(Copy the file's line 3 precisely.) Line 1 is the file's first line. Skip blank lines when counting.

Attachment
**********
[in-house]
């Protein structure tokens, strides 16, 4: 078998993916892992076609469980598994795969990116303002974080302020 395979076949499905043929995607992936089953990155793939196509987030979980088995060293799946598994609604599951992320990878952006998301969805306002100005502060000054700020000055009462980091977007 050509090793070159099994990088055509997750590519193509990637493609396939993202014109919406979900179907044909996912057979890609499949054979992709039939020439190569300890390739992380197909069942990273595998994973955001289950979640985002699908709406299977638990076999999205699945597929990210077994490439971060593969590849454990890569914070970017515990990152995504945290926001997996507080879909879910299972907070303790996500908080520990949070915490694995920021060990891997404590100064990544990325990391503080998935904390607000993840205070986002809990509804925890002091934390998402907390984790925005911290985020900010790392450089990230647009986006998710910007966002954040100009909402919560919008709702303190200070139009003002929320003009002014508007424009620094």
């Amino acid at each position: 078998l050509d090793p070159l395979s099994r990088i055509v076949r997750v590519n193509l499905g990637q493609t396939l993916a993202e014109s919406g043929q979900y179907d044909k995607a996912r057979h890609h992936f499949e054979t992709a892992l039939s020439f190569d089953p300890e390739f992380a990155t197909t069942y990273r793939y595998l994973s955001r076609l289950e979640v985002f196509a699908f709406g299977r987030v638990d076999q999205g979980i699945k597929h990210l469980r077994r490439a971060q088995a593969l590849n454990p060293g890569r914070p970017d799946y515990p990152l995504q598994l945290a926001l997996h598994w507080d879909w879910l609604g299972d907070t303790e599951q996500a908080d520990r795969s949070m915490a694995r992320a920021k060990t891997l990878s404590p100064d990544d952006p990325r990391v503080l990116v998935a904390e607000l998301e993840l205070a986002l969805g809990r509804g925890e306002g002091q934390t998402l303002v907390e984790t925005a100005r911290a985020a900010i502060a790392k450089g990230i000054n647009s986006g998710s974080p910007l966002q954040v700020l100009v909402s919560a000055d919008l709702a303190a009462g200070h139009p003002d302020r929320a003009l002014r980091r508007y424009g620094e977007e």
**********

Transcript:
């Amino acid at each position: 078998l050509d090793p070159l395979s099994r990088i055509v076949r997750v590519n193509l499905g990637q493609t396939l993916a993202e014109s919406g043929q979900y179907d044909k995607a996912r057979h890609h992936f499949e054979t992709a892992l039939s020439f190569d089953p300890e390739f992380a990155t197909t069942y990273r793939y595998l994973s955001r076609l289950e979640v985002f196509a699908f709406g299977r987030v638990d076999q999205g979980i699945k597929h990210l469980r077994r490439a971060q088995a593969l590849n454990p060293g890569r914070p970017d799946y515990p990152l995504q598994l945290a926001l997996h598994w507080d879909w879910l609604g299972d907070t303790e599951q996500a908080d520990r795969s949070m915490a694995r992320a920021k060990t891997l990878s404590p100064d990544d952006p990325r990391v503080l990116v998935a904390e607000l998301e993840l205070a986002l969805g809990r509804g925890e306002g002091q934390t998402l303002v907390e984790t925005a100005r911290a985020a900010i502060a790392k450089g990230i000054n647009s986006g998710s974080p910007l966002q954040v700020l100009v909402s919560a000055d919008l709702a303190a009462g200070h139009p003002d302020r929320a003009l002014r980091r508007y424009g620094e977007e």